Users and Groups Management in Linux

User and group management is one of the most basic and crucial part of Linux administration. It covers things like creating, altering. enabling and disabling users, adding or moving users into different groups, creating groups, defining the permissions for users and groups. This article is about how you can manage users and groups in Linux.
As Linux is a multi-user environment it supports the login of multiple users from command line or terminal.

To perform user administration tasks you need to have sudo access.

Creating / Adding new user in Linux

# adduser user_name
# useradd user_name

There is different between adduser and userdd. I prefer to use adduser as it is more interactive.
When you run adduser command Linux will try to create the user and it will ask for the password and other information.


When user is created successfully it will:
1. Create a directory with username /home/username
2. Create a group with the same name as username and add the user to that group.
3. Create a mail spool in /var/spool/mail/username
4. Copy the following hidden files to user’s home directory.


  • .bash_logout : When a login shell exits, bash reads and executes commands from the files ~/.bash_logout and /etc/bash.bash_logout, if the files exists.
  • .bashrc : this file is executed on every interactive shell launch or everytime user logs in.
  • .profile : this file is used to set system wide environmental variables.
Understanding /etc/passwd file

/etc/passwd is a text file which contains basic information about each user or account on the system. Each line of this file provides information about a user.
Each line has following fields:

user : x : uid : gid : comment : home_directory : default_shell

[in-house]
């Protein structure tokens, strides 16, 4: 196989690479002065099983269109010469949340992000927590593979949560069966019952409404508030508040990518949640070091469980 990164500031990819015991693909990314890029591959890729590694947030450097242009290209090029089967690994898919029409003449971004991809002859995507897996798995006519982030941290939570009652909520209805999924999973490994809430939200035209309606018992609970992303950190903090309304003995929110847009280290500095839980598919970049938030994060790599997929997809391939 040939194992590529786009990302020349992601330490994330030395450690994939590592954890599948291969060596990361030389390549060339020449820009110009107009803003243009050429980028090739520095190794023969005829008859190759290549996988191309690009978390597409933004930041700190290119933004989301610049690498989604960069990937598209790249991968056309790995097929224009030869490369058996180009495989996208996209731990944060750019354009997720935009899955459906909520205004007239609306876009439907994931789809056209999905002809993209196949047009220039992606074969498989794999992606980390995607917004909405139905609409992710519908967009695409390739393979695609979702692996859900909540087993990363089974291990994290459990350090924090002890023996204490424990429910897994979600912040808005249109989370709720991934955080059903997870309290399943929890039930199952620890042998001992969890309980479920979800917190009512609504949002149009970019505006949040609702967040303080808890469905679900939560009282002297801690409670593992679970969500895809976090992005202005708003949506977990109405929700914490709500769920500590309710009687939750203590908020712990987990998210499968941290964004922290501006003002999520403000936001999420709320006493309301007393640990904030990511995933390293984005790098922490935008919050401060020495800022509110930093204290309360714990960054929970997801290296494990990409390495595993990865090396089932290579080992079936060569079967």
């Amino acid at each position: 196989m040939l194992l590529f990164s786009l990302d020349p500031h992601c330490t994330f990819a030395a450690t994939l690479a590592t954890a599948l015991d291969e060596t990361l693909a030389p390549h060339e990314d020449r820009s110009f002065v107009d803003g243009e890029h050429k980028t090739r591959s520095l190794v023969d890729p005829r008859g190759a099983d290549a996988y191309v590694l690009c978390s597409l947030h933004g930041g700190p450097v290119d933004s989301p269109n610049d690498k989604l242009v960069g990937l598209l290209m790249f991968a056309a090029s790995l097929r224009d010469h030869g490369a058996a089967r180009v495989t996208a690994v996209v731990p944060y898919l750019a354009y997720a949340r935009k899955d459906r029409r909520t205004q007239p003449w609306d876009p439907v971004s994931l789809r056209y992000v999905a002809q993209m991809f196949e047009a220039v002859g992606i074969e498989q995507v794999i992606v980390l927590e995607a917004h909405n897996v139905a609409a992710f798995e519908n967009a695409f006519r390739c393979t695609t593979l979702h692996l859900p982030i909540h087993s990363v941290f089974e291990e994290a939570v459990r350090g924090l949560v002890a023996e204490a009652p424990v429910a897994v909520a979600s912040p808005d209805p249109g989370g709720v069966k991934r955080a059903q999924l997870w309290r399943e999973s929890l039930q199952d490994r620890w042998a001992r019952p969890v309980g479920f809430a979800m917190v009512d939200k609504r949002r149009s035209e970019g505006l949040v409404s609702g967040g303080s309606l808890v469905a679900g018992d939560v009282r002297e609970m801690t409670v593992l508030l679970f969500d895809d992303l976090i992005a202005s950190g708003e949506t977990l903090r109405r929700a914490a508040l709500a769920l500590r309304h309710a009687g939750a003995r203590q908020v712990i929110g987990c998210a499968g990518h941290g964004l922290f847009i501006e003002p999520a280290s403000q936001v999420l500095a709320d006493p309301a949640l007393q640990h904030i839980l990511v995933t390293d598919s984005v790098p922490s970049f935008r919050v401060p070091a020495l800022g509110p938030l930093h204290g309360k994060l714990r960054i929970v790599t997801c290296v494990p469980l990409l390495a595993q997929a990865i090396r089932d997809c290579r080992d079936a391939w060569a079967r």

• user :  it shows the name of the user.
  •  x :  x means user is protected by password, stored with encryption in /etc/shadow file
  • uid and gid :  shows the user id and group id for the user.
  • commnt : just a comment about user.
  • home_directory : it shows the home directory of the user it can be /home/username or something else custom.
  • default_shell : the default shell user will login.
Understanding /etc/group file

The groups information is stored in /etc/group file. Each line represents one group information and each line has following format:

group_name : x : gid : users_list

  • group_name : self explanatory it shows the name of group.
  • x : Generally passwords are used with groups so it is empty it can store encrypted password for group.
  • gid : Again self explanatory it represents the id of group.
  • users_list : shows a list of users who are the member of this group.
Lets have a look at few example of adduser command

Add a User without Password

This is useful when using the key based password less authentication where you don’t need password

# adduser –disabled-password mars

Add existing user to an existing group

# adduser  mars  sudo

Adding a user with custom home directory

# useradd –home /tmp  mars

Adding a user with disabled login

This sets the password value of /etc/passwd file to ! which means user will not be able to login

# adduser –disabled-login mars

After setting up an account you can modify the user account with usermod command it has following basic syntax.

# usermod  options  user_name

Changing the home directory for a user

# usermod –home /tmp mars

Setting up expiry date for an account

# usermod –expiredate 2019-01-07 mars

Adding user to multiple supplementary groups at once

# sudo usermod –append –groups sudo,devops mars

Change the default shell for an account

# usermod –shell /bin/sh mars

Displaying the groups of a user

# groups mars

Locking user account

# usermod –lock mars

Unlocking user account

# usermod –unlock mars

In all of the examples I have used full word while specifying the options like –lock or –shell but you can also use just a single character like -L for lock, -s for shell and other options.

Removing a user from a group

gpasswd command can be used to remove a user from a group  it has  following syntax.

# gpasswd  –delete  user_name  group_name

# gpasswd –delete  mars  devops

Deleting a user account

A user account can be deleted using userdel command.
it will delete the user’s home directory and mail spool.

# userdel –remove mars

You can also read our more detailed post on useradd and usermod commands.
Practical example of using useradd command.
Practical example of using usermod command.

Did it help you or you faced any issues let us know in the comment section and yes stay tuned more good stuff coming up.

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